Bridgette Wilson

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Bridgette Wilson talks on her cellphone

Bridgette Wilson - Bridgette Wilson talks on her cellphone as she goes on a shopping spree in Beverly Hills - Los Angeles, California, United States - Wednesday 12th August 2015

Bridgette Wilson
Bridgette Wilson
Bridgette Wilson
Bridgette Wilson
Bridgette Wilson

Bridgette Wilson out and about at Robertson Boulevard in West Hollywood

Bridgette Wilson Monday 14th January 2008 Bridgette Wilson out and about at Robertson Boulevard in West Hollywood Los Angeles, California

Bridgette Wilson
Bridgette Wilson
Bridgette Wilson
Bridgette Wilson
Bridgette Wilson

Buying The Cow Review


Terrible
Any film that equates Bridgette Wilson with a cow has our curiosity piqued, but this godawful sex comedy (about, naturally, the pitfalls of marriage, not cattle) starts off weak and ends up even worse, with one juvenile antic following after another. In fact, calling this a sex comedy is an insult to real sex comedies (American Pie). In fact, it's kind of insulting to cows.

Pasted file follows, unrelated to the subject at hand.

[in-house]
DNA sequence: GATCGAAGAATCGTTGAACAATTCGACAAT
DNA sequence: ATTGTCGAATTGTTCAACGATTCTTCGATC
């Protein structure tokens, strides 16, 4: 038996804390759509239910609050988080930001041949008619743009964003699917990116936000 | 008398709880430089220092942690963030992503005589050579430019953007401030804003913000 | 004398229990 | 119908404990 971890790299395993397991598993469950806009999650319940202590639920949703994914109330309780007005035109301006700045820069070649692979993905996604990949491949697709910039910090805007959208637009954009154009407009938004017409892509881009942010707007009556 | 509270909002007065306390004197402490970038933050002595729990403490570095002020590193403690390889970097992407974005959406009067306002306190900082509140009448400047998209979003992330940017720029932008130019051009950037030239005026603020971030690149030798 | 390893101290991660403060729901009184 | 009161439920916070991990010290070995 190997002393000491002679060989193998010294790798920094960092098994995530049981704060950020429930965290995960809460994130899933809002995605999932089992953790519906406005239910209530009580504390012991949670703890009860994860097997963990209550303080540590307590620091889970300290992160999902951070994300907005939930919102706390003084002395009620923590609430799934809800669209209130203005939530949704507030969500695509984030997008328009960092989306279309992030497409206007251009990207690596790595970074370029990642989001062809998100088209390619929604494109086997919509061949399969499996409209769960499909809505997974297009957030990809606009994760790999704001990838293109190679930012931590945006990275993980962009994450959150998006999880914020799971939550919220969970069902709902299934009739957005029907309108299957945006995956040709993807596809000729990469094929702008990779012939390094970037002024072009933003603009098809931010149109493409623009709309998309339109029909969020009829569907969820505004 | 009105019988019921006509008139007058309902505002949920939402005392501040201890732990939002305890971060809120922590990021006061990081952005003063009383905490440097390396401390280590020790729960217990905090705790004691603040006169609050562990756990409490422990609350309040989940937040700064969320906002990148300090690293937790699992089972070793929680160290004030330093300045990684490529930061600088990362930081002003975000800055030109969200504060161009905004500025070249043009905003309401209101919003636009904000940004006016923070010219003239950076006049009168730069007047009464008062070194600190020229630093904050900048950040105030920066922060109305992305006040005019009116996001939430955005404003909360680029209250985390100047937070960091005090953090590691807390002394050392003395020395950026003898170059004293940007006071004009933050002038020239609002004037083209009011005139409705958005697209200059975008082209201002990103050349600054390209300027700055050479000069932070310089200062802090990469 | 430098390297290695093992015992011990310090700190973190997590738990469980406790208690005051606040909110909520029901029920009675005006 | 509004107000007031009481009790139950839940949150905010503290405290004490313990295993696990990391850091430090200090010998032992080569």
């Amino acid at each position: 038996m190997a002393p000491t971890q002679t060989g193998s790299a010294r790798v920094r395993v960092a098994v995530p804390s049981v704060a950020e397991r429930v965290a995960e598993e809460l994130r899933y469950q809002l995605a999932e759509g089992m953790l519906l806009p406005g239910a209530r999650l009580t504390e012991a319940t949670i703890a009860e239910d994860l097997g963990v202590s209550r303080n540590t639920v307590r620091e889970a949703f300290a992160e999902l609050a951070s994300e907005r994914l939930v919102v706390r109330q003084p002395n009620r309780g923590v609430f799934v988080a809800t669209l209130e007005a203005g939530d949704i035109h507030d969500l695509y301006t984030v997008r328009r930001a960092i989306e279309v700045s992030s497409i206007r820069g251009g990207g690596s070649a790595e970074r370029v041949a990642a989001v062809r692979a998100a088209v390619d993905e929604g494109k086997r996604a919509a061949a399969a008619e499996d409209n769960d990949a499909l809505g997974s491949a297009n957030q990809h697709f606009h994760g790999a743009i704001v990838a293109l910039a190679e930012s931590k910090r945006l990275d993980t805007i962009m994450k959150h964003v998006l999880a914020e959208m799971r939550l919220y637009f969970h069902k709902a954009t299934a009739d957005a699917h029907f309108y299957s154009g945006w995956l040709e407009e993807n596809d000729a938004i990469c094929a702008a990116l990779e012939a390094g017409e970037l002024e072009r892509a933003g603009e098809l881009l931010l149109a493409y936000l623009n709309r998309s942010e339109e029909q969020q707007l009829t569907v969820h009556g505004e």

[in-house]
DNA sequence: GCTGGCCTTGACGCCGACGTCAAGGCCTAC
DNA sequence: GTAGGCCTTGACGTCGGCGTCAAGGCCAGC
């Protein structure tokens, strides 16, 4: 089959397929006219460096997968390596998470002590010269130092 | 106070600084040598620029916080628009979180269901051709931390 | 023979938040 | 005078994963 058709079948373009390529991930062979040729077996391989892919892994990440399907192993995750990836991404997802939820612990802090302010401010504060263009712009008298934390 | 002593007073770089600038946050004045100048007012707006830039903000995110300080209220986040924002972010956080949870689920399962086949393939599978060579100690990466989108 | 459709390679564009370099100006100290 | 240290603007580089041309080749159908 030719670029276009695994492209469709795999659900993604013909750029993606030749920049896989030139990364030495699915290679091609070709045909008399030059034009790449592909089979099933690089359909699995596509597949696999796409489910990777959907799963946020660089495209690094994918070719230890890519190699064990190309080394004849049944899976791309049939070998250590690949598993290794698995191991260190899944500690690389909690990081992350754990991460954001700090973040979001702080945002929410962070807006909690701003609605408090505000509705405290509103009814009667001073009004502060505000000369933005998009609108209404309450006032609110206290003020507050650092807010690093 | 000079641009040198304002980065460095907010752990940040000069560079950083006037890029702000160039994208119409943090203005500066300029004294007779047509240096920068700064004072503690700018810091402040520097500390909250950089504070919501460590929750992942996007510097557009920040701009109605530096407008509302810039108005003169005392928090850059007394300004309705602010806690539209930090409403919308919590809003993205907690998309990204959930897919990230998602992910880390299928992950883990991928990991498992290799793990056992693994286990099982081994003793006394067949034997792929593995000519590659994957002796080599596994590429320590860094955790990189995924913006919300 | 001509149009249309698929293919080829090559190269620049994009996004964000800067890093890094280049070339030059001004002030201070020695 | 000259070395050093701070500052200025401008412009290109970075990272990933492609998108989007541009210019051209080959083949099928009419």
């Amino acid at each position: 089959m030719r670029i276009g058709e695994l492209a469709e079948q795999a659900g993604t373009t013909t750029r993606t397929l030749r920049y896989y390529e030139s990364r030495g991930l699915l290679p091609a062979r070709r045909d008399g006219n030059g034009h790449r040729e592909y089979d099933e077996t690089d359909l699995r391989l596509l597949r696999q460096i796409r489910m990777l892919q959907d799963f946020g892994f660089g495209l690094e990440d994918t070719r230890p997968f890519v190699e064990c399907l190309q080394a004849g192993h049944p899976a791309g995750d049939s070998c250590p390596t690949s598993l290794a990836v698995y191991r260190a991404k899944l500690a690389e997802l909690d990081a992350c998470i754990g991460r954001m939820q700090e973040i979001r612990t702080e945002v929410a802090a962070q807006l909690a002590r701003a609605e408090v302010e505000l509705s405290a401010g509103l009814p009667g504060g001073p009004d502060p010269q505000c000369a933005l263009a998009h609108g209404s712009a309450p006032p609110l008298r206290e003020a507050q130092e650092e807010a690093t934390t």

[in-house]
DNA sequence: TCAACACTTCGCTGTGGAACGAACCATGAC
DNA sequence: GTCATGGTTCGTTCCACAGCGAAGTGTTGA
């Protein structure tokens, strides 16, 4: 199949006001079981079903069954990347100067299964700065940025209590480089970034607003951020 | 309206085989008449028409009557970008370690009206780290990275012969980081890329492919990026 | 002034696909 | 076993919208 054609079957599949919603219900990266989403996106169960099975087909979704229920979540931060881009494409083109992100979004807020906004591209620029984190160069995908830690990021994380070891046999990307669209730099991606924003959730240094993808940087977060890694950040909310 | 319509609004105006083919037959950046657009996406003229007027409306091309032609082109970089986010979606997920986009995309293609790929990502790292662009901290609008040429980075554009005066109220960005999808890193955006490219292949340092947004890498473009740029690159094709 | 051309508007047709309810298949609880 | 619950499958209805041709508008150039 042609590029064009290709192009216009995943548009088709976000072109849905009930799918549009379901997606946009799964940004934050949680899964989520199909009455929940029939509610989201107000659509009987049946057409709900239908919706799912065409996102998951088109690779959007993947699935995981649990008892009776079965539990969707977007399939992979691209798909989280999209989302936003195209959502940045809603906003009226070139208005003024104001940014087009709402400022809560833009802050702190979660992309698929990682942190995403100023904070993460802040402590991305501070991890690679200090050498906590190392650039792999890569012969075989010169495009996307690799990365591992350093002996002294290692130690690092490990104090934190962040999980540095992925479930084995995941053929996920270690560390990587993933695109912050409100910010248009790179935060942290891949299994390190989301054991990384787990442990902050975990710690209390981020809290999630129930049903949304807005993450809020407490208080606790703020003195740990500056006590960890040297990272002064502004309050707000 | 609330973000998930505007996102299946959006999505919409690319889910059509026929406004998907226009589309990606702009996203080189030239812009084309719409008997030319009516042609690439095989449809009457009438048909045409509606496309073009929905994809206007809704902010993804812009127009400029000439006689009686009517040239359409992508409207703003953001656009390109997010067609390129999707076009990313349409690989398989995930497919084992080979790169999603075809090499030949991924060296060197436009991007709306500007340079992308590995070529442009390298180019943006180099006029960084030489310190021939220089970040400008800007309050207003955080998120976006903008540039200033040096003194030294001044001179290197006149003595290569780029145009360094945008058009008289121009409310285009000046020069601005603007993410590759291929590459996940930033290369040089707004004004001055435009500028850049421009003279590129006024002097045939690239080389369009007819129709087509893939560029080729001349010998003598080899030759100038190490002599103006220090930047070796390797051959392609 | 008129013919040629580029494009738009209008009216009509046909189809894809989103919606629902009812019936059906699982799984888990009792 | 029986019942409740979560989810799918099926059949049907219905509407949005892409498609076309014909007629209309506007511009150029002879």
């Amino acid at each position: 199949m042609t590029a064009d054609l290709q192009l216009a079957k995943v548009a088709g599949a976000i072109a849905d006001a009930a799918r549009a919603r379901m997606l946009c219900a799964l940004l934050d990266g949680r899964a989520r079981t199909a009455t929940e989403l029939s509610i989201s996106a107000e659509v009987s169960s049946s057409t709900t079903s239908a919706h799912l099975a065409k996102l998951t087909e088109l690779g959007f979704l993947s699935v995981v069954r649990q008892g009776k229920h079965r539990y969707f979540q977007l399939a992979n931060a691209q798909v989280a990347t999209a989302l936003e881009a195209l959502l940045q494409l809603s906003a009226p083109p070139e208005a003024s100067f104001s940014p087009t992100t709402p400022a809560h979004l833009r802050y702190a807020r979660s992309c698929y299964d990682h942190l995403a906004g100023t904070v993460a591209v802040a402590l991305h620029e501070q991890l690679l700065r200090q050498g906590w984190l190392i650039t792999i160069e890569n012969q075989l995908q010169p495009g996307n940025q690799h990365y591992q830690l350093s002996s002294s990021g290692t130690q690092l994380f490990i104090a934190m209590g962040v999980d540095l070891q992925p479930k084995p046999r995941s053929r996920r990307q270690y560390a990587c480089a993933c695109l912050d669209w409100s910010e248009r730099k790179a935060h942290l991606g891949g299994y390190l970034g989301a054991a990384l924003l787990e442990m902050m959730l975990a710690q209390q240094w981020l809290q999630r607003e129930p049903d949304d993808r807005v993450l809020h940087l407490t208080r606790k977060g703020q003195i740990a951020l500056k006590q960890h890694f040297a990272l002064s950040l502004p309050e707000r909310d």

Extreme Ops Review


Unbearable
You know how somehow, God knows why, every movie is somebody's favorite movie. It could be the worst movie in the world, full of bad jokes, a cheesy script, and unexciting action, and you'll eventually run into someone who loves the piece of crap to death. Know what I'm talking about? Well that's never going to happen to Extreme Ops.

It's not that Extreme Ops is just a bad movie... if you go by the books it isn't the worst it can be. It's that the movie, despite being about stunts, terrorists, sex, and extreme sports, doesn't have enough energy to turn on a light bulb. Extreme Ops has all the power of a Tide commercial. It has all the chemistry of a vat of acid. It has all the excitement of eating oatmeal. Extreme Ops is so slow it's the antidote to amphetamines.

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Billy Madison Review


Grim
Yet another forgettable and asinine entry into the Adam Sandler oeuvre, Billy Madison is ridiculous and stupid yet, ashamedly, made me laugh from time to time. The story involves a lazy rich kid who decides to repeat grades 1-12 to prove himself as worthy of taking over a major hotel chain (yeah, that'll prove it!) from his father. The gags are straight out of Sandler's usual box of toys. He spends most of the film doing his faux-castrato whine. Even the lunch lady makes an appearance. That doesn't mean you should make one too, though.